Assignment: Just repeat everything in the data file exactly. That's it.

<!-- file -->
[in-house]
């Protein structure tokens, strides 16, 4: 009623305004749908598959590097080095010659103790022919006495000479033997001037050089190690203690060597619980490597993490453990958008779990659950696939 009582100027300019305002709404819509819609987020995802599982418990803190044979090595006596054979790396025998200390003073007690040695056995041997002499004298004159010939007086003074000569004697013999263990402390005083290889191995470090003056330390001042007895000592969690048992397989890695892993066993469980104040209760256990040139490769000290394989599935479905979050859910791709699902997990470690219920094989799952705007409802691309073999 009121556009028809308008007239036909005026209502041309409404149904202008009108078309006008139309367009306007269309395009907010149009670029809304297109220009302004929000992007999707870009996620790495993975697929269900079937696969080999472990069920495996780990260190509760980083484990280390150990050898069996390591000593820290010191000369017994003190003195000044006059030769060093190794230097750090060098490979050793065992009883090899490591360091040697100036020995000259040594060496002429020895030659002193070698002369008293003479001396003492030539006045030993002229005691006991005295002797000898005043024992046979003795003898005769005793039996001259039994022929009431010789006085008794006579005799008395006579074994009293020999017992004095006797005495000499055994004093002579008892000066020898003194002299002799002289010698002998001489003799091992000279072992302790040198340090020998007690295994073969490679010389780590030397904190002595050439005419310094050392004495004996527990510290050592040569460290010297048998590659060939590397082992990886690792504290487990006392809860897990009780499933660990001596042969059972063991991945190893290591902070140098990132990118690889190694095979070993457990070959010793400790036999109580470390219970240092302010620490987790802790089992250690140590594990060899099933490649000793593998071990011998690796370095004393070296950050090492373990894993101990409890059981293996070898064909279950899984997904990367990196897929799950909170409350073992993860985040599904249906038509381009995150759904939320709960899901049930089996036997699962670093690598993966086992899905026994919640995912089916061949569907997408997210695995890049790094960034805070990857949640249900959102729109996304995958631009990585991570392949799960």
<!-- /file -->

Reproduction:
[in-house]
């Protein structure tokens, strides 16, 4: 009623305004749908598959590097080095010659103790022919006495000479033997001037050089190690203690060597619980490597993490453990958008779990659950696939 009582100027300019305002709404819509819609987020995802599982418990803190044979090595006596054979790396025998200390003073007690040695056995041997002499004298004159010939007086003074000569004697013999263990402390005083290889191995470090003056330390001042007895000592969690048992397989890695892993066993469980104040209760256990040139490769000290394989599935479905979050859910791709699902997990470690219920094989799952705007409802691309073999 009121556009028809308008007239036909005026209502041309409404149904202008009108078309006008139309367009306007269309395009907010149009670029809304297109220009302004929000992007999707870009996620790495993975697929269900079937696969080999472990069920495996780990260190509760980083484990280390150990050898069996390591000593820290010191000369017994003190003195000044006059030769060093190794230097750090060098490979050793065992009883090899490591360091040697100036020995000259040594060496002429020895030659002193070698002369008293003479001396003492030539006045030993002229005691006991005295002797000898005043024992046979003795003898005769005793039996001259039994022929009431010789006085008794006579005799008395006579074994009293020999017992004095006797005495000499055994004093002579008892000066020898003194002299002799002289010698002998001489003799091992000279072992302790040198340090020998007690295994073969490679010389780590030397904190002595050439005419310094050392004495004996527990510290050592040569460290010297048998590659060939590397082992990886690792504290487990006392809860897990009780499933660990001596042969059972063991991945190893290591902070140098990132990118690889190694095979070993457990070959010793400790036999109580470390219970240092302010620490987790802790089992250690140590594990060899099933490649000793593998071990011998690796370095004393070296950050090492373990894993101990409890059981293996070898064909279950899984997904990367990196897929799950909170409350073992993860985040599904249906038509381009995150759904939320709960899901049930089996036997699962670093690598993966086992899905026994919640995912089916061949569907997408997210695995890049790094960034805070990857949640249900959102729109996304995958631009990585991570392949799960």